Sindh historically referred to as Ba'ab-ul-Islam , is one of the four provinces of Pakistan and historically is home to the Sindhi people. It is also locally known as the "Mehran". Though Muslims form the largest religious group in Sindh, a good number of Christians, Zoroastrians and Hindus can...

 and Lahore
Lahore
Lahore is the capital of the Pakistani province of Punjab and the second largest city in the country. With a rich and fabulous history dating back to over a thousand years ago, Lahore is no doubt Pakistan's cultural capital. One of the most densely populated cities in the world, Lahore remains a...

. He then advanced deeper into India crossing the river Indus
Indus River
The Indus River is a major river which flows through Pakistan. It also has courses through China and India.Originating in the Tibetan plateau of western China in the vicinity of Lake Mansarovar in Tibet Autonomous Region, the river runs a course through the Ladakh district of Jammu and Kashmir and...

 before the end of year.

He defeated the Mughal army at the huge Battle of Karnal
Battle of Karnal
The Battle of Karnal , was a decisive victory for Nader Shah the emperor of Persia during his invasion of India. Shah's forces defeated the army of Muhammad Shah, the Mughal emperor in little more than three hours thus paving the way for the Persian sack of Delhi...

 on 13 February, 1739. After this victory, Nader captured Mohammad Shah and entered with him into Delhi
Delhi
Delhi , officially National Capital Territory of Delhi , is the largest metropolis by area and the second-largest by population in India, next to Mumbai. It is the eighth largest metropolis in the world by population with 16,753,265 inhabitants in the Territory at the 2011 Census...

. When a rumour broke out that Nader had been assassinated, some of the Indians attacked and killed Persian troops. Nader reacted by ordering his soldiers to plunder the city. During the course of one day (March 22) 20,000 to 30,000 Indians were killed by the Persian troops, forcing Mohammad Shah to beg for mercy..

In response, Nader Shah agreed to withdraw, but Mohammad Shah paid the consequence in handing over the keys of his royal treasury, and losing even the Peacock Throne to the Persian emperor. The Peacock Throne
Peacock Throne
The Peacock Throne, called Takht-e Tâvus in Persian, is the name originally given to a Mughal throne of India, which was later adopted and used to describe the thrones of the Persian emperors from Nader Shah Afshari and erroneously to Mohammad Reza Shah Pahlavi whose throne was a reconstruction of...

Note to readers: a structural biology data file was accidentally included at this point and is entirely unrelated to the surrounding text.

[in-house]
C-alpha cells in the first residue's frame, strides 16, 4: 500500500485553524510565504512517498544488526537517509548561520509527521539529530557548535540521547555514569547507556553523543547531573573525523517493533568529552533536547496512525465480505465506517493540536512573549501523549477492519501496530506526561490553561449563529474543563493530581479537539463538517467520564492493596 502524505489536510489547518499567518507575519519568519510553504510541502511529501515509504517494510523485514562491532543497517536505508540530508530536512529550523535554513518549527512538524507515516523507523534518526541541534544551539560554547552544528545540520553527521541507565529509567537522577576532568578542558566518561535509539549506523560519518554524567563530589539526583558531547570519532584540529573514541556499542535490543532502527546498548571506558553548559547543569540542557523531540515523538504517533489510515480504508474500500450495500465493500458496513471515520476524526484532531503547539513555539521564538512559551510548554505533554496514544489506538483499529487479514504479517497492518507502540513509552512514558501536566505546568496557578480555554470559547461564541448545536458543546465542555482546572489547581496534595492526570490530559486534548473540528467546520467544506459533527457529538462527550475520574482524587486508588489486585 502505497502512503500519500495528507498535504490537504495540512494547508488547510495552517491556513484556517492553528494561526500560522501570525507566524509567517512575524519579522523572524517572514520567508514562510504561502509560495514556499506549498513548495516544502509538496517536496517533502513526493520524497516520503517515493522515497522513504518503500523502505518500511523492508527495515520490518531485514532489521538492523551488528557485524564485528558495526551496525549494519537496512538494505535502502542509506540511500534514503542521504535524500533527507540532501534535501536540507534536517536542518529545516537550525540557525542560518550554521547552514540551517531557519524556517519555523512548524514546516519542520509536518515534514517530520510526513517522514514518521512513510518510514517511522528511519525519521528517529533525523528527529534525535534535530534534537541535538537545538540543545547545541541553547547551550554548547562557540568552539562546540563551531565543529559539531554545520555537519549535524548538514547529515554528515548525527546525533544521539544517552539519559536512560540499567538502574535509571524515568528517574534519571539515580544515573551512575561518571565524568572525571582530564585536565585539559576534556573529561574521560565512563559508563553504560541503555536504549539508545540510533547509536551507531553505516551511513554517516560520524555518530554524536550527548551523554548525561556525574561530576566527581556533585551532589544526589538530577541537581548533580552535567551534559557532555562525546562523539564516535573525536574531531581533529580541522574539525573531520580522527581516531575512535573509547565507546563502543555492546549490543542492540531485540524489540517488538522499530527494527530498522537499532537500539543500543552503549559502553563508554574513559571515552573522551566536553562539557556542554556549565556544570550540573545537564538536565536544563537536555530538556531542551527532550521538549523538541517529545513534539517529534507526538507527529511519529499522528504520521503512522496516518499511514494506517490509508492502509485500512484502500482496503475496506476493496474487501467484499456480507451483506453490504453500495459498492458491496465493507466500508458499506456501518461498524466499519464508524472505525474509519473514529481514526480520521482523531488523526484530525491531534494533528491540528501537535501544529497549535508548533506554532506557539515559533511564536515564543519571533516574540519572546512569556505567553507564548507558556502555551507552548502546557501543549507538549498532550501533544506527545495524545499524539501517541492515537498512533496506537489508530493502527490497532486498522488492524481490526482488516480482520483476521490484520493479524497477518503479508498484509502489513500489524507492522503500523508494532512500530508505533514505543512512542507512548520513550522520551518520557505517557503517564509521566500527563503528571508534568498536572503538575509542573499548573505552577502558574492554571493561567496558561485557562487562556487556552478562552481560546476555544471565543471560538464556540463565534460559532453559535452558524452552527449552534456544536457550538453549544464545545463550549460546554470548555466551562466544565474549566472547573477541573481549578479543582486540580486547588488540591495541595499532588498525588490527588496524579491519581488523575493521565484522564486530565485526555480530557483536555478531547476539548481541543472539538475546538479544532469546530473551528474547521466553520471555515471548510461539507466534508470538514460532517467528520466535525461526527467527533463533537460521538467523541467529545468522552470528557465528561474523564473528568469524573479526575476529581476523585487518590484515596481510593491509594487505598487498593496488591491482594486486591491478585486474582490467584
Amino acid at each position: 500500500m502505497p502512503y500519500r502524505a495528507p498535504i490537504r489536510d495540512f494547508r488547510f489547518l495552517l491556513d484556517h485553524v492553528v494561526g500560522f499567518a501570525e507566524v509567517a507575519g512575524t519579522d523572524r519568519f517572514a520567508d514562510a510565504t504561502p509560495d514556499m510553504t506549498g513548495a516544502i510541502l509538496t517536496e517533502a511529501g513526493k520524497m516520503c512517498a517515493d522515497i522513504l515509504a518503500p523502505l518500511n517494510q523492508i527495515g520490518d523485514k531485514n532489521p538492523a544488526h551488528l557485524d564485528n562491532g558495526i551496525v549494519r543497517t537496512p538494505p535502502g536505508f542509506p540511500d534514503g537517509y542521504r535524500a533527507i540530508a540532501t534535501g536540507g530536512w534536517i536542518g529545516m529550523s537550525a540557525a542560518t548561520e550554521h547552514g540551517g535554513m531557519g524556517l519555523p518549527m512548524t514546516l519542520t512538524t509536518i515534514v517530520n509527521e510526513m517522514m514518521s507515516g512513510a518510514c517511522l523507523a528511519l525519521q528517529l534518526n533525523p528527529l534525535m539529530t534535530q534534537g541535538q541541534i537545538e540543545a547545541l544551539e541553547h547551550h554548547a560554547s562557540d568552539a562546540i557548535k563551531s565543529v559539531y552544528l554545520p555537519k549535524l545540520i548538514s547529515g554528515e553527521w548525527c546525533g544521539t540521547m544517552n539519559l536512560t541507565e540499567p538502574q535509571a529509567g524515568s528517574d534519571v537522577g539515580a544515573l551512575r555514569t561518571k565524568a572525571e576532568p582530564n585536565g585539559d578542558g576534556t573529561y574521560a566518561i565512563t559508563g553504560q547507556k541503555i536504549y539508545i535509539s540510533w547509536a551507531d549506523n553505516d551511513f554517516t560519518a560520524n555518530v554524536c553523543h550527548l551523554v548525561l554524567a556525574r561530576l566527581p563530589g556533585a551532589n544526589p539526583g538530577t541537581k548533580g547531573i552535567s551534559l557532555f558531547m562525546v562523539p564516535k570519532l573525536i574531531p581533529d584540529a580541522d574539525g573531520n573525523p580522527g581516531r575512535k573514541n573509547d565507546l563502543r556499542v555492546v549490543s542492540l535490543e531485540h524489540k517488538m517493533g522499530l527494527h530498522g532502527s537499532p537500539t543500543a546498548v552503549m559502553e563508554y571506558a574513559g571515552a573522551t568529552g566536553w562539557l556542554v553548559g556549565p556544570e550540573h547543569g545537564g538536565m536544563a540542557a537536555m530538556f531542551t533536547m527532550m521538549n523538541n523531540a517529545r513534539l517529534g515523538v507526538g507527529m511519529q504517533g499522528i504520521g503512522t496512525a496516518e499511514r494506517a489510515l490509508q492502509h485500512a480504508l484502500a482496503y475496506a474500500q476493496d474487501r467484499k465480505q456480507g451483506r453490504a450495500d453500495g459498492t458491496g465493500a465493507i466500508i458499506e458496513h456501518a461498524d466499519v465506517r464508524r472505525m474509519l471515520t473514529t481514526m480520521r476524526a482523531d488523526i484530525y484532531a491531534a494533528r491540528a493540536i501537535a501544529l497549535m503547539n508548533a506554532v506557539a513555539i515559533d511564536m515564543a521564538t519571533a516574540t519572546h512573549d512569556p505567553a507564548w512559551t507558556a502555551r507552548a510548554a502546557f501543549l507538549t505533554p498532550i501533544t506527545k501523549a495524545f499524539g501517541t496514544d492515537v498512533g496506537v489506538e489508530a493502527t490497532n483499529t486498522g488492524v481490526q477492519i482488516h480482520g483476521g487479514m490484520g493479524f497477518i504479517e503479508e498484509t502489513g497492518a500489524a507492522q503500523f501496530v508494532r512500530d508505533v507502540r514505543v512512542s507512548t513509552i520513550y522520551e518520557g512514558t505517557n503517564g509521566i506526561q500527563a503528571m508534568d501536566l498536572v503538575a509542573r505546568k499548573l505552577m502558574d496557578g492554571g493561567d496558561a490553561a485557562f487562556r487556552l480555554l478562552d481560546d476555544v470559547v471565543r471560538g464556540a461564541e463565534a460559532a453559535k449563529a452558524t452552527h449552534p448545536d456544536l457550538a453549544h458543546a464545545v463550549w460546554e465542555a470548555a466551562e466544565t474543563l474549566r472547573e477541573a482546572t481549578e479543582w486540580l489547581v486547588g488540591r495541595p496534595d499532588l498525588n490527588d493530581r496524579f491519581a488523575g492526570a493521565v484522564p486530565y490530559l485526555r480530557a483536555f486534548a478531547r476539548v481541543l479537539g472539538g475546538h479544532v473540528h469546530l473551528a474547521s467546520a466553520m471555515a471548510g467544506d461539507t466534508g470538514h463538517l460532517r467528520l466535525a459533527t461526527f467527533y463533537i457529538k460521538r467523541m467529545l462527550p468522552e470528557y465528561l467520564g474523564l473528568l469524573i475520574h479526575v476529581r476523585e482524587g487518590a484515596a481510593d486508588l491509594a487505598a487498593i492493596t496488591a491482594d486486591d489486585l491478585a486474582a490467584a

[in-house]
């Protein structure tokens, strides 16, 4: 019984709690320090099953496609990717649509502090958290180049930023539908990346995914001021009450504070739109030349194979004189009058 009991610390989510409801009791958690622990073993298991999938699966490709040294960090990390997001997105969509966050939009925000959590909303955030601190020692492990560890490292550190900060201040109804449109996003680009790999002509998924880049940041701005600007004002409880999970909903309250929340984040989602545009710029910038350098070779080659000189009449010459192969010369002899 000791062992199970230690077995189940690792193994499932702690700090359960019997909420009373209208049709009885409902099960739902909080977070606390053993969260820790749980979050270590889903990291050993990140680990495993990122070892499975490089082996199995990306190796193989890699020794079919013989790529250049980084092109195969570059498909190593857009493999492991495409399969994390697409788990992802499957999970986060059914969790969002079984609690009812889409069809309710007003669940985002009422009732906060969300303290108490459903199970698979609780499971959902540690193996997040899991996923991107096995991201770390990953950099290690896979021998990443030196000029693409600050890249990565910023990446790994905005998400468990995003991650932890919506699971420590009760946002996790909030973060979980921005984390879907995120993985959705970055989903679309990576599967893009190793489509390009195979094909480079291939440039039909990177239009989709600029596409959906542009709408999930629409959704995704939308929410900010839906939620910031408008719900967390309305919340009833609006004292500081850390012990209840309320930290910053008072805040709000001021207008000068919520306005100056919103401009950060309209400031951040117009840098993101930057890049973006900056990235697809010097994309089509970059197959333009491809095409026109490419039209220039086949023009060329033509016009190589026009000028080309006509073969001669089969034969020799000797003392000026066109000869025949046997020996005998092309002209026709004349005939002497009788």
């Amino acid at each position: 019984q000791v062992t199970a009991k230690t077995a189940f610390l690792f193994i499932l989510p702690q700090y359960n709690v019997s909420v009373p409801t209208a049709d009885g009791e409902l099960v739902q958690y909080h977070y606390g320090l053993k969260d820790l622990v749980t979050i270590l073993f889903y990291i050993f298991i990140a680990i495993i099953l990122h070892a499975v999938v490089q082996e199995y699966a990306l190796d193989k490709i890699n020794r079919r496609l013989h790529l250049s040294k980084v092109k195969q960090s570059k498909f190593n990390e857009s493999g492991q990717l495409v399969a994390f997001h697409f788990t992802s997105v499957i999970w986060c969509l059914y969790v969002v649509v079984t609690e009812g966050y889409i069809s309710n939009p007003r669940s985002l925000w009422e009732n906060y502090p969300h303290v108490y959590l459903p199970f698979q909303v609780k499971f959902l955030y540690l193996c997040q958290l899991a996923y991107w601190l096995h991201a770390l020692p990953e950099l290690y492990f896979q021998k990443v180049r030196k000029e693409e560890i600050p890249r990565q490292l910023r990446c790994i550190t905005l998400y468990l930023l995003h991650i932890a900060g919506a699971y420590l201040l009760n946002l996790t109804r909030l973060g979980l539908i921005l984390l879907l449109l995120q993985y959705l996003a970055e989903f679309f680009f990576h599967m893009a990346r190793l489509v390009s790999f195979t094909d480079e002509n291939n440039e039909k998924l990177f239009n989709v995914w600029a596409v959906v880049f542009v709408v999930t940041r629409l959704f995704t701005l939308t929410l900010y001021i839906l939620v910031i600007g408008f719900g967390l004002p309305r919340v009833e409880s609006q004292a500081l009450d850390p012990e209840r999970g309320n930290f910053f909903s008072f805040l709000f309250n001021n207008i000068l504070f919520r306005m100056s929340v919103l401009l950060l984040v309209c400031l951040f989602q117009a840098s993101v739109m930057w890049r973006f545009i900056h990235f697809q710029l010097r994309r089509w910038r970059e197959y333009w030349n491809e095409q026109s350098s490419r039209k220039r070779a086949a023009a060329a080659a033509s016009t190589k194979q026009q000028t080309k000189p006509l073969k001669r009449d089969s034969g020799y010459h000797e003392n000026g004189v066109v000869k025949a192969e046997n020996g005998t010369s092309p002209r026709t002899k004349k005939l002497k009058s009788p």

thereafter served as a symbol of Persian imperial might. Among a trove of other fabulous jewels, Nader also gained the Koh-i-Noor
Koh-i-Noor
The Kōh-i Nūr which means "Mountain of Light" in Persian, also spelled Koh-i-noor, Koh-e Noor or Koh-i-Nur, is a 105 carat diamond that was once the largest known diamond in the world. The Kōh-i Nūr originated in the state of Andhra Pradesh in India along with its double, the Darya-ye Noor...

 and Darya-ye Noor
Darya-ye Noor
The Darya-ye Noor is one of the largest diamonds in the world, weighing an estimated . Its colour, pale pink, is one of the rarest to be found in diamonds...

 diamond
Diamond
In mineralogy, diamond is an allotrope of carbon, where the carbon atoms are arranged in a variation of the face-centered cubic crystal structure called a diamond lattice. Diamond is less stable than graphite, but the conversion rate from diamond to graphite is negligible at ambient conditions...

s (Koh-i-Noor
Koh-i-Noor
The Kōh-i Nūr which means "Mountain of Light" in Persian, also spelled Koh-i-noor, Koh-e Noor or Koh-i-Nur, is a 105 carat diamond that was once the largest known diamond in the world. The Kōh-i Nūr originated in the state of Andhra Pradesh in India along with its double, the Darya-ye Noor...

 means "Mountain of Light" in Persian, Darya-ye Noor
Darya-ye Noor
The Darya-ye Noor is one of the largest diamonds in the world, weighing an estimated . Its colour, pale pink, is one of the rarest to be found in diamonds...

 means "Sea of Light"). The Persian troops left Delhi at the beginning of May 1739. Nader's soldiers also took with them thousands of elephant
Elephant
Elephants are large land mammals in two extant genera of the family Elephantidae: Elephas and Loxodonta, with the third genus Mammuthus extinct...

s, horse
Horse
The horse is one of two extant subspecies of Equus ferus, or the wild horse. It is a single-hooved mammal belonging to the taxonomic family Equidae. The horse has evolved over the past 45 to 55 million years from a small multi-toed creature into the large, single-toed animal of today...

s and camel
Camel
A camel is an even-toed ungulate within the genus Camelus, bearing distinctive fatty deposits known as humps on its back. There are two species of camels: the dromedary or Arabian camel has a single hump, and the bactrian has two humps. Dromedaries are native to the dry desert areas of West Asia,...

s, loaded with the booty they had collected. The plunder seized from India was so rich that Nader stopped taxation in Iran for a period of three years following his return.

After India